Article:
In his first South Asian foray since becoming prime minister, Wen will visit Pakistan from Tuesday to Thursday, then spend one day in Bangladesh and another day in Sri Lanka, before heading to India on 9 April for four days.
The visit underlines China's growing recognition of South Asia as a key area in its foreign policy initiatives, especially as Washington emphasises strengthening ties with New Delhi, analysts said.
"China seems continually worried about being contained by the United States," said Brad Glosserman, director of research for the Hawaii-based research group Pacific Forum CSIS.
"China is concerned and they're working to develop positive relations with these countries. They assume at some point there will be some competition between China and the US for pre-eminence in the region."
India had been sidelined by Beijing, which traditionally placed greater importance on relations with India's rival, Pakistan.
But with the cozy military partnership between Washington and Islamabad since the 11 September 2001 attacks, China is taking a new look at its priorities.
This comes as US Ambassador to India David Mulford wrote in an editorial last week that it is the United States' policy to help India become a major world power in the 21st century, something China is likely to see as an attempt by Washington to contain Beijing's rising power, analysts said.
"China's relations with India and Pakistan have shifted significantly in recent years," said Wu Guoguang, a China specialist at the University of Victoria's Centre for Asia-Pacific Initiatives.
"In the past China always stood firmly on Pakistan's side when there are conflicts between Pakistan and India. In recent years, they are more balanced. ... They are considering the new geopolitical situation."
China and India have gone to war over border disputes, but relations improved dramatically after a visit to China in 2003 by then-prime minister Atal Behari Vajpayee during which India acknowledged Tibet as a part of China and China gave up its territorial claim over the tiny Indian state of Sikkim.
Improving ties with India is likely to help Beijing maintain its traditional influence over Pakistan, a country it needs onside to fight separatism from Muslims in its northwest Xinjiang region, analysts said.
"China needs to have good relations with a major neighboring Muslim country like Pakistan in order to deal with its domestic Muslim problem," said Wen Fude, director of Sichuan University's South Asia Research Institute.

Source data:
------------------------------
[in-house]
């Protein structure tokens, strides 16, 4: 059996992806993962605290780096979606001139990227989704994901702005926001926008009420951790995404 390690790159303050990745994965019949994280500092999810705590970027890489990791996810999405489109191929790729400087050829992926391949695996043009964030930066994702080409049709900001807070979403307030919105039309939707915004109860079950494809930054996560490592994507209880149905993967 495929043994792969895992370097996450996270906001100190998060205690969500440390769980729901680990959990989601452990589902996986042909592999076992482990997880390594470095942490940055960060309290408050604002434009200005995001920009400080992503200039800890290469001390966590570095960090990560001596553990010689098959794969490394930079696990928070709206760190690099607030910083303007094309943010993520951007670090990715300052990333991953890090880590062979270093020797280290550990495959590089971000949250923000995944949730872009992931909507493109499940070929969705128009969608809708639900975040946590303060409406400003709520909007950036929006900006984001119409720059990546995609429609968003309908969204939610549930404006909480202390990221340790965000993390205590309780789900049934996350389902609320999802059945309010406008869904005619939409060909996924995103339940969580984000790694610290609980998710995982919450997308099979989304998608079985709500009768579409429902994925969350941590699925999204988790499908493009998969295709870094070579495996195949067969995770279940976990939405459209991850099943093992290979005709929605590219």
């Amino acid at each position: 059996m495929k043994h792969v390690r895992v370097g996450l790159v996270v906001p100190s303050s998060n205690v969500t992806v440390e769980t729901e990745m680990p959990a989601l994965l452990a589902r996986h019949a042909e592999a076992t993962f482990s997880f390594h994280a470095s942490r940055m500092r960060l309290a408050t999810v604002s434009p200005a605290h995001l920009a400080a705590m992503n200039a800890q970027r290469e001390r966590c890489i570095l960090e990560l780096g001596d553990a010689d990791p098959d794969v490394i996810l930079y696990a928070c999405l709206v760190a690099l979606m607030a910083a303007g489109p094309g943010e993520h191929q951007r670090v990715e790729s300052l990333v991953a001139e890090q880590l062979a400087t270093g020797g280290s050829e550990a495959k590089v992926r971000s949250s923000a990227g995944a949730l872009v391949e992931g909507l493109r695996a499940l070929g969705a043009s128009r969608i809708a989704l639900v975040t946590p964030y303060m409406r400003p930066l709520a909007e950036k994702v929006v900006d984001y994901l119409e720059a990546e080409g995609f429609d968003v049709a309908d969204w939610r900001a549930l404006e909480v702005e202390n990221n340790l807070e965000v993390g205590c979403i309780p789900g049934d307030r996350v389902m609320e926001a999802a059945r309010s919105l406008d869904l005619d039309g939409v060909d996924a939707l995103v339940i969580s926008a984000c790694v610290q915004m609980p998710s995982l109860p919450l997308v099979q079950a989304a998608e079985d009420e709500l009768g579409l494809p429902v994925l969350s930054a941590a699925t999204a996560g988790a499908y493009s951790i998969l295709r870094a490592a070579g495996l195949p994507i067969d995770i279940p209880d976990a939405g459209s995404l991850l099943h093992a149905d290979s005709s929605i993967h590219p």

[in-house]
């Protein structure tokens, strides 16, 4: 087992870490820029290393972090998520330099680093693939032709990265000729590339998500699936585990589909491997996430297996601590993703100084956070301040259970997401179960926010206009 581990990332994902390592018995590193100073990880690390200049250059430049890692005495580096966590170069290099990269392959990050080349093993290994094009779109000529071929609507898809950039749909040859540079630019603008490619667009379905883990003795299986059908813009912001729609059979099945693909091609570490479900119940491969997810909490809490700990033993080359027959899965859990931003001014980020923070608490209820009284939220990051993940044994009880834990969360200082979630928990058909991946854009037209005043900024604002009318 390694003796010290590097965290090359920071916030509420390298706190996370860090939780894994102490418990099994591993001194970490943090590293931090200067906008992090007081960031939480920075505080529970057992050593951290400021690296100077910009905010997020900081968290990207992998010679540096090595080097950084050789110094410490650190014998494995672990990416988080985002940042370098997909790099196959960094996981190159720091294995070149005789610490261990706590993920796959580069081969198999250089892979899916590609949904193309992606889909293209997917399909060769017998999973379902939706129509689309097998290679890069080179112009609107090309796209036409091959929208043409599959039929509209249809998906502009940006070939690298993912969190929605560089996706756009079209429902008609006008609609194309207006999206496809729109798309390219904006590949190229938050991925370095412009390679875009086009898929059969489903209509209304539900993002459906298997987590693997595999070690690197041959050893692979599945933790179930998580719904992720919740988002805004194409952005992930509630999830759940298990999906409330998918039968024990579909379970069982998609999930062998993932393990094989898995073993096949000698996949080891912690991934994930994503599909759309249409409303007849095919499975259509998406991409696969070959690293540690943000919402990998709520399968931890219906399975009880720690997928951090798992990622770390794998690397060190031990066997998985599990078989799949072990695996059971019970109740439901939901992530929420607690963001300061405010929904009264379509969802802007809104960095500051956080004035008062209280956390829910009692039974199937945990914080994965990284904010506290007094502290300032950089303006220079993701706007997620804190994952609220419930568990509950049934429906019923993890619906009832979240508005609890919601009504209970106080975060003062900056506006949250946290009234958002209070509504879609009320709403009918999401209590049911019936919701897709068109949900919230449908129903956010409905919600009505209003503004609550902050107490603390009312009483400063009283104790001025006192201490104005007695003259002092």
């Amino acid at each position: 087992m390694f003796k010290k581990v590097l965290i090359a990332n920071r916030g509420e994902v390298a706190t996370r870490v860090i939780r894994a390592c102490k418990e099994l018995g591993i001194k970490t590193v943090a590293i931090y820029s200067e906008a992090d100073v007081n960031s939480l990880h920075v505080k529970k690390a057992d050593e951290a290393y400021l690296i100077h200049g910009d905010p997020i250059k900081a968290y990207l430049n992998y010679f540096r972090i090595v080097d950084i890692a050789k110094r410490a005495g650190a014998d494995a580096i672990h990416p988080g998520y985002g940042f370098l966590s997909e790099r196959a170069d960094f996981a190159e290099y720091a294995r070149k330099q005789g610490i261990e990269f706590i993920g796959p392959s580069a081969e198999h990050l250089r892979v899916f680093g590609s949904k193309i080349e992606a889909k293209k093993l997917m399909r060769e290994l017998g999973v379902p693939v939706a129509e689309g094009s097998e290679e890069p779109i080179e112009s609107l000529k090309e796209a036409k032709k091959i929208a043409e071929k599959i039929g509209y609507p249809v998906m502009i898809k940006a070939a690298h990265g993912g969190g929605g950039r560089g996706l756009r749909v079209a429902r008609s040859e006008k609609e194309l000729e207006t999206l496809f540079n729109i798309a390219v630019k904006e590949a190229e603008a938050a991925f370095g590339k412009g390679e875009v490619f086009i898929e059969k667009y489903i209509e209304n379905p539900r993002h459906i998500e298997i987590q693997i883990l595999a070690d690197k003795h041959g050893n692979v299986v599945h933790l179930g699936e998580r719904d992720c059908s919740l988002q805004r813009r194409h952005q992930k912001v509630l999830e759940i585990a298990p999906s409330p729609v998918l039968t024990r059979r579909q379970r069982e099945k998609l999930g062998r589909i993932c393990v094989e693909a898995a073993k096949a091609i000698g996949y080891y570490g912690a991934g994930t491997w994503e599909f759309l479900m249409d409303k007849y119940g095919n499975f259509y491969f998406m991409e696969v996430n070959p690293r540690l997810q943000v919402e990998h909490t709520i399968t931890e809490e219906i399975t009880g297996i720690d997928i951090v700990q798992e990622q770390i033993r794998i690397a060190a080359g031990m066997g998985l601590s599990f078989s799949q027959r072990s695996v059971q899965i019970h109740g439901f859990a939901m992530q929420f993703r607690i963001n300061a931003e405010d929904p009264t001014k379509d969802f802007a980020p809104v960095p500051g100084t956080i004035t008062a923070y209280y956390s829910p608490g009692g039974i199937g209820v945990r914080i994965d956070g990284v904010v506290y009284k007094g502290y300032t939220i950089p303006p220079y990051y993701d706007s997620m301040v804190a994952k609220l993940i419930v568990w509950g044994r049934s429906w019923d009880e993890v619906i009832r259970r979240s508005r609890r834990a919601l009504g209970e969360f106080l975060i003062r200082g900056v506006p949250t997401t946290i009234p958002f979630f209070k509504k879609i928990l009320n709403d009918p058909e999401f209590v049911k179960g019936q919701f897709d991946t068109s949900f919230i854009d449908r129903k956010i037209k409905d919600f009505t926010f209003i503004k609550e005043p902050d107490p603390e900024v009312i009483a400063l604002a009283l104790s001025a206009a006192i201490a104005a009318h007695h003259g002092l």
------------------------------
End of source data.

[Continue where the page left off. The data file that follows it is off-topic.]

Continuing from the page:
In Pakistan, Wen's focus will be on maintaining cooperation in fighting separatism.
Chinese vice foreign minister Wu Dawei said on Friday that China and Pakistan's partnership on anti-terrorism - a term Beijing uses to refer to separatism - has been "very effective" and that Beijing was "satisfied" with Islamabad's help.
"I believe the two sides should work closely with each other to maintain regional peace, stability and security," Wu said.
China also is looking to Pakistan as a transit route for oil from the Persian Gulf region.
In return for Islamabad's assistance, China has been a major weapons supplier for Pakistan, which also receives economic assistance from Beijing, such as loans and expertise in building infrastructure, including highways.
Economic initiatives will feature in Wen's tour.
While China and India are economic competitors, both have put aside their remaining border disputes to focus on increasing trade and improving ties.
"China feels that as long as economic cooperation is increasing, many problems can be resolved," Wu said.
India's ambassador to China Nalin Surie told the Xinhua news agency the two countries were "rediscovering each other" and that the visit would "mark a new phase" in bilateral relations.
A free trade area was being proposed between the two countries. If achieved, it will be the largest free trade area in the world in terms of market size.
A series of agreements on politics, trade, technology and education are expected to be signed during Wen's four-nation tour.